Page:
If we could enter an “Aerocene era,” a key indicator would be the maintenance and care of all inhabitants and ecosystems, not only those in the Global North. It would constitute the most sustainable flight in human history: billions of inhabitants floating together on planet Earth, spinning around the sun. This is something that seems to be forgotten but that Aerocene recognises. Humans have always dreamed of flying, but for many, that dream is becoming a nightmare as petro-capitalist structures pollute and destabilise our planet. As an eco-social movement that brings together artists, activists, philosophers, balloonists, dreamers, birds and spiders, we’re trying to imagine other modes which are not so dependent on fossil fuels or hydrocarbons. We use the laws and principles of floating, just like when building boats to traverse water. Instead, we travel through something less dense: the air. We heat it using only the sun, and float with the Earth’s air flow. Aerocene has floated 7,060 minutes free from carbon in 110 tethered, 15 free and eight human flights. It’s an environmental and ethical collaboration, an interdisciplinary community that looks towards another era: post-anthropocentric, post-Capitalocene. The purpose is to move towards a world in which water, air and life are valued more than lithium or carbon. Ultimately, Aerocene is a movement for resistance, for solidarity and for a more just, equitable society for all.

A: How is your green ethos reflected in the staging of Web(s) of Life? Did you work with Serpentine on this?
We managed to reduce the energy consumption of the exhibition by switching off air conditioning and installing solar panels. One challenge was to not consume more than the panels could give. The show expends only two thirds of the energy produced; the rest is given back to the grid. I feel that if we are going to produce energy for a show, it should  be done locally. Web(s) of Life is wholly reliant on solar: depending on the weather, it may enter different modes, Sunny, Partly Sunny, Cloudy or Heat Wave – leading certain installations to switch off, dim, or run at lower frequency.

A: Recently, Alexandra Daisy Ginsberg collaborated with Serpentine on a garden designed to sustain bees. What local non-human perspectives do you consider?
Serpentine is located within Kensington Gardens, so it’s surrounded by more wildlife than many museums in London. You can see ducks, foxes, insects and squirrels. By talking with biodiversity specialists, we realised that many regional birds have entered the red list for extinction. Why couldn’t museums a be spaces for encountering and safeguarding them? Most local creatures had been there since before the show started, some before humans have been on this planet – as much as 300 million years ago. Modern humans are only 160,000 years old. It’s about understanding the delicate relationship we need to weave to sustain and maintain life on Earth. We agreed with park authorities that, if a bird’s nest is built inside a sculpture like Cloud Cities: Species of Spaces and Other Pieces (2023), the piece would not be moved. We are developing a new relationship between collectors, galleries, artists and birds called partial common ownership – or partial common stewardship. It is a way of life that many cultures have respected for a very long time.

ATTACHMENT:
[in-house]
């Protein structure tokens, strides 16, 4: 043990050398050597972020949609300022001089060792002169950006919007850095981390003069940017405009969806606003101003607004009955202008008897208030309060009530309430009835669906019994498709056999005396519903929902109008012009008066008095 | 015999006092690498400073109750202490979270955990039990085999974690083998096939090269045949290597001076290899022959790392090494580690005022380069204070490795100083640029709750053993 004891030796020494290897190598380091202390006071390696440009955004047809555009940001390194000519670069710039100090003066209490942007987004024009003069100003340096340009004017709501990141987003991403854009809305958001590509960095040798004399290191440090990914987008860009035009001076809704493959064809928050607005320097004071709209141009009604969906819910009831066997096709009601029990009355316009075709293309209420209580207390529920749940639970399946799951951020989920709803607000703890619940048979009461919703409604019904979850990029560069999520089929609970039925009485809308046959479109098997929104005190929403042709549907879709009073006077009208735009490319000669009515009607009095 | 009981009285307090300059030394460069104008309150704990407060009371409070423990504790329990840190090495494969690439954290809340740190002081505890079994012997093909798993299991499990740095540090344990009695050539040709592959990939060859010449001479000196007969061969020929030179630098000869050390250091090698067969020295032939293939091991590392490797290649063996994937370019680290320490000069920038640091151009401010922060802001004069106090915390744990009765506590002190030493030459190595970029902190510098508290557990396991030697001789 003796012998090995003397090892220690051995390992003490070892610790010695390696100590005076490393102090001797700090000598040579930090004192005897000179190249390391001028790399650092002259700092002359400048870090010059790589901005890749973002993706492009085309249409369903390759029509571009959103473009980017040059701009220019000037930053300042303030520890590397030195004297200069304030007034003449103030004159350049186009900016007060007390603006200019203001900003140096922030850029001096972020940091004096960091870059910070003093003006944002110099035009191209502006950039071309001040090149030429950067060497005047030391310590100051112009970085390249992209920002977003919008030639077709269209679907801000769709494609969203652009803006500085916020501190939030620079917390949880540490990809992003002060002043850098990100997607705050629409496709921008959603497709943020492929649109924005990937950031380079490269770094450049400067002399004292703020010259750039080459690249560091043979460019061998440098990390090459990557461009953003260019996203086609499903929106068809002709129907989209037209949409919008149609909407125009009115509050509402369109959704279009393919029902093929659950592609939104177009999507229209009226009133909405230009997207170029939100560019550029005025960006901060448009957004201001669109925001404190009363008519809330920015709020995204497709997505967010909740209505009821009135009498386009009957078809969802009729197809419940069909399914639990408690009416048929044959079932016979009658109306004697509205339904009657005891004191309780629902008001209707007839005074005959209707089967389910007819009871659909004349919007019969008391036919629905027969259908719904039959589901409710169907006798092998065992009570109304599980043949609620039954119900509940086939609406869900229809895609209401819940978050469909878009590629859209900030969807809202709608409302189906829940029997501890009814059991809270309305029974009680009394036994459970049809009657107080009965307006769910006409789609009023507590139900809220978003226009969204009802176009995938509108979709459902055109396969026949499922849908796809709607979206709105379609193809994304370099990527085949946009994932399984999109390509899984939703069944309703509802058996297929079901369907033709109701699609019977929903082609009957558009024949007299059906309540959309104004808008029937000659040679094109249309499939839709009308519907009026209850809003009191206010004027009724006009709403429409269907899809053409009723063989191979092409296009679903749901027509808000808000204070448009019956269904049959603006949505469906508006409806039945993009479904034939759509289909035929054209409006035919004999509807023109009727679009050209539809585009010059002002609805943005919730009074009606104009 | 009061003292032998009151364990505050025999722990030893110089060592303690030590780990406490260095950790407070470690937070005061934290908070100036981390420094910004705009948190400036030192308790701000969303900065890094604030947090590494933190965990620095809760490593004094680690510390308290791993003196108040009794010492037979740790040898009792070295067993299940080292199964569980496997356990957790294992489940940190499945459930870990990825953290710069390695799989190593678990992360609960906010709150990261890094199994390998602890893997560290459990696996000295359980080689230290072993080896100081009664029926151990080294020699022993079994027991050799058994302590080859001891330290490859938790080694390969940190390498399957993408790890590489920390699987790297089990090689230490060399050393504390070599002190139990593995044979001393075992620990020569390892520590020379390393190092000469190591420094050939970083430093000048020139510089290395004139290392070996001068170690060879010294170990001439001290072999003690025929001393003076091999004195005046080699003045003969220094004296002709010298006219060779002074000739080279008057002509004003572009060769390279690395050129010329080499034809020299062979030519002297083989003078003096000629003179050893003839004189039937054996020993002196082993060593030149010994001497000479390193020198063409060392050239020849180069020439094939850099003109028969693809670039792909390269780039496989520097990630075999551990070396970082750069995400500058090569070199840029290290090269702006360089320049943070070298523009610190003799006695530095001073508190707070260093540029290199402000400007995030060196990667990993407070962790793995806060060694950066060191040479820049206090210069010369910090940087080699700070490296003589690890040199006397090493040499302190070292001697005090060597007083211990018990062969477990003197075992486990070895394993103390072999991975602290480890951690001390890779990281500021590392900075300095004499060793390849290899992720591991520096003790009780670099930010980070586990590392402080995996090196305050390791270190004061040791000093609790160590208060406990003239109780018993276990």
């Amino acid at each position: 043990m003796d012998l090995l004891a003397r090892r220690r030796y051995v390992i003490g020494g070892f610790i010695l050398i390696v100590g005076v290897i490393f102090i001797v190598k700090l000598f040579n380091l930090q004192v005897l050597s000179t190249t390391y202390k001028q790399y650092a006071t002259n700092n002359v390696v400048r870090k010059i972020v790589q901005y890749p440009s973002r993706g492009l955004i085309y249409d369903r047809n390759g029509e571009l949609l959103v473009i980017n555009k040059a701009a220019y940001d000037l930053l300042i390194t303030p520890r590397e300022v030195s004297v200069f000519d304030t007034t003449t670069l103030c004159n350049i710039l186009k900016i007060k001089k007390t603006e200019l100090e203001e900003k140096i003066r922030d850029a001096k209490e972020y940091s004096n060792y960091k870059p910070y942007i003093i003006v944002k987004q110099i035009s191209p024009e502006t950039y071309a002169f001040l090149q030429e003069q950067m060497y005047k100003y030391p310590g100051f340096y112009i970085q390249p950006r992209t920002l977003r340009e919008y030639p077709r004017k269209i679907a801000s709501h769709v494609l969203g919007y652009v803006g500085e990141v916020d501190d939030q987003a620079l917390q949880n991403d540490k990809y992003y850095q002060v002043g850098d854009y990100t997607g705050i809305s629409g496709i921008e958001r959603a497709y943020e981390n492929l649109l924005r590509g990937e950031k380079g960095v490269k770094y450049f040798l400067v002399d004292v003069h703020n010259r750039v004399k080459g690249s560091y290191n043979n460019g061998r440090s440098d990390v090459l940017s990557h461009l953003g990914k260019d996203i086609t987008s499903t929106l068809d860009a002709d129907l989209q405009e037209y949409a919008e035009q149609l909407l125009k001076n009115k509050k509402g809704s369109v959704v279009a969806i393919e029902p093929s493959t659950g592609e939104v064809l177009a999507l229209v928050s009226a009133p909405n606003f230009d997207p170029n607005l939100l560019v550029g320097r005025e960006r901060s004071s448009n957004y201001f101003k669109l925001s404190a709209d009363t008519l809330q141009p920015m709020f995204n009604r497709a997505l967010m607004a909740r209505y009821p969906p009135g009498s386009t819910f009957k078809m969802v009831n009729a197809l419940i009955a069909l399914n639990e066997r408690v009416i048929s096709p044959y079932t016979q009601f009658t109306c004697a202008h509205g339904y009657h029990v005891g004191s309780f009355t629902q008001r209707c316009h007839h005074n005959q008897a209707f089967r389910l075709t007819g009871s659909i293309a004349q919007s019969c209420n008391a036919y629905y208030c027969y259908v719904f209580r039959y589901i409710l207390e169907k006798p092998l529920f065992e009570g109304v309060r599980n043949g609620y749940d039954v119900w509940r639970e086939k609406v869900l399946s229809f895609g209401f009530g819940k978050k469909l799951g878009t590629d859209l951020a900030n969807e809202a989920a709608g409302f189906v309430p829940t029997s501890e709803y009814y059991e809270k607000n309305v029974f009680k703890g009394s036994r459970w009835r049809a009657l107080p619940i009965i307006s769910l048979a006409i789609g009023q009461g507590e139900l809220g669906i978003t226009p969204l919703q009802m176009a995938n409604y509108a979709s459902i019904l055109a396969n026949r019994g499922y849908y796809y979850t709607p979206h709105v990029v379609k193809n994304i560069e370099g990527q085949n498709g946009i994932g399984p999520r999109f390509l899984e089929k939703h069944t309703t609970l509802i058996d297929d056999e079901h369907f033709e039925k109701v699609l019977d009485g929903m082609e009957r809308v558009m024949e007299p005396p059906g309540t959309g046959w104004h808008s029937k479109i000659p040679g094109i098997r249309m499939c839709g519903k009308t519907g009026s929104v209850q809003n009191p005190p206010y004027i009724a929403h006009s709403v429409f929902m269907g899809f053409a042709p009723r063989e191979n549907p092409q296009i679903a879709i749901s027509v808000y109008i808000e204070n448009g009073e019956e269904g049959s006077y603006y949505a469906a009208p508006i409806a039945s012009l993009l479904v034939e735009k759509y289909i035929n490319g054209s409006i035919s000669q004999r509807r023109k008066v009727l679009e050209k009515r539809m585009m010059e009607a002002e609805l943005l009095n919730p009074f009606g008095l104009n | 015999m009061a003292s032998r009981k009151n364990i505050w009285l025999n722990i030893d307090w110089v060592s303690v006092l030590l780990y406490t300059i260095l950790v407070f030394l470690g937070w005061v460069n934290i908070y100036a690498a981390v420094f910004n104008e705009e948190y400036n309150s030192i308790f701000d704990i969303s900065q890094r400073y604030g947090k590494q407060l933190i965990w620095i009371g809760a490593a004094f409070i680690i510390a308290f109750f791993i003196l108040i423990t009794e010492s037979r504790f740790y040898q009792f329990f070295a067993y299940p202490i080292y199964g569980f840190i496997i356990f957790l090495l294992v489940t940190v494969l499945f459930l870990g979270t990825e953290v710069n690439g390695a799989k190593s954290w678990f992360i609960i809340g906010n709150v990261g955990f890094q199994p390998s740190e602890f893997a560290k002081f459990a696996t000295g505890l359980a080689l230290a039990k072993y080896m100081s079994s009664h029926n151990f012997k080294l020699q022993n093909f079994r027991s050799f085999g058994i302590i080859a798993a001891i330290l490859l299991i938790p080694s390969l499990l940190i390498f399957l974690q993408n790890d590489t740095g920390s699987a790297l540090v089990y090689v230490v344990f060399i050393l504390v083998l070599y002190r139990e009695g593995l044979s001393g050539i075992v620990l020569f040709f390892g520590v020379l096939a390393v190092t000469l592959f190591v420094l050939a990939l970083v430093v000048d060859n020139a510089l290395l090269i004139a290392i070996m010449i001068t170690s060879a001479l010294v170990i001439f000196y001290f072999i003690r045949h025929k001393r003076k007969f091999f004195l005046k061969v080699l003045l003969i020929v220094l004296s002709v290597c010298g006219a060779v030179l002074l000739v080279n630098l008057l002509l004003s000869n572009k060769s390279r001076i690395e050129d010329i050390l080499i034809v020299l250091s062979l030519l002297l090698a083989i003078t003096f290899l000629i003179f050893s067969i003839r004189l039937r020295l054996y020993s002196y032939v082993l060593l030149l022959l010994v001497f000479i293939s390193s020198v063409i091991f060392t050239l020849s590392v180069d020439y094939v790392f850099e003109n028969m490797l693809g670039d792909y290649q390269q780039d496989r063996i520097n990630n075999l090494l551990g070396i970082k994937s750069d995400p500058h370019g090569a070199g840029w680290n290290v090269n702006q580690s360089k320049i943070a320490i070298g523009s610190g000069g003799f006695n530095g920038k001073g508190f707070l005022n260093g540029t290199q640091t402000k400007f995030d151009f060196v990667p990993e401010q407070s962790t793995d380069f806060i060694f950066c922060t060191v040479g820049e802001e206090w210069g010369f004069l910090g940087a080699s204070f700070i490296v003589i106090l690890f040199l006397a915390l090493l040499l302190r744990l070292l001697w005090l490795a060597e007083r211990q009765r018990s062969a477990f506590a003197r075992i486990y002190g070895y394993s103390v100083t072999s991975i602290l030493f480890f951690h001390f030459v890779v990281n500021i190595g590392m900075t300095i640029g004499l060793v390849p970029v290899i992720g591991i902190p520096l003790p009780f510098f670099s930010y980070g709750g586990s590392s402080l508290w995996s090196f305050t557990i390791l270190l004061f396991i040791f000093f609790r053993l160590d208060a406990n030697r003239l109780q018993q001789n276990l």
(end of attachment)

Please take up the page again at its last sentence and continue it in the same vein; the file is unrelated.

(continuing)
A: You spoke of communities fighting to protect their lands from lithium mining. What’s your involvement?
Two million litres of water are required to extract one tonne of lithium. Since 2017, Aerocene has collaborated with communities in Jujuy to help spread their urgent message. In January 2023, with Maristella Svampa, we brought together lawyers, activists, writers and poets for a gathering in Alfarcito, where the communities declared their ancestral lands as a Subject of Rights. This followed a  2020 flight, where the message “water and life are worth more than lithium” was lifted above the salinas on a huge flying sculpture, achieving the world record for the most sustainable flight in human history. During Web(s) of Life, visitors can better understand this by watching Fly with Pacha – into the Aerocene (2017 – ongoing). Most recently, we arranged a meeting between James Cameron and Verónica Chávez, a community president, who informed him of these grave violations of human and environmental rights. We have also received support from activists such as Greta Thunberg.

A: Web(s) of Life is ecological, political and philosophical, all at once. What do you hope audiences take away?
We try not to treat people as an “audience.” It can make them feel alienated. Instead, I ask: how can we involve others more actively? This doesn’t mean visitors can’t be contemplative, but it’s about being present. Hopefully, we reveal different ways of knowing and of being human. These are not necessarily western perspectives, and it’s important to do this with respect. We must recognise that 5% of the world – First Nations people, Indigenous communities – are those who maintain 80% of planet Earth’s vast biodiversity.

Tomás Saraceno In Collaboration: Web(s) of Life

Serpentine Galleries | Until 10 September


Words: Eleanor Sutherland

Image credits:

1.Tomás Saraceno, Eclipse of the Aerocene Explorer, Bolivia (2016). Courtesy the artist and Aerocene Foundation. Photography by Studio Tomás Saraceno.

2.Tomás Saraceno, Aerocene Launches at White Sands, (2015). Courtesy the artist and Aerocene Foundation. Photography by Studio Tomás Saraceno.

3.Fly with Aerocene Pacha was produced by Aerocene Foundation and Studio Tomás Saraceno. Project supported by Connect and BTS, and curated by DaeHyung Lee. 

4.Tomás Saraceno, Sunny Day, Airport City, (2009). Courtesy the artist. Photography by Studio Tomás Saraceno.

5.Tomás Saraceno, Endless Blue II, (2006). Courtesy the artist. Photography by Studio Tomás Saraceno.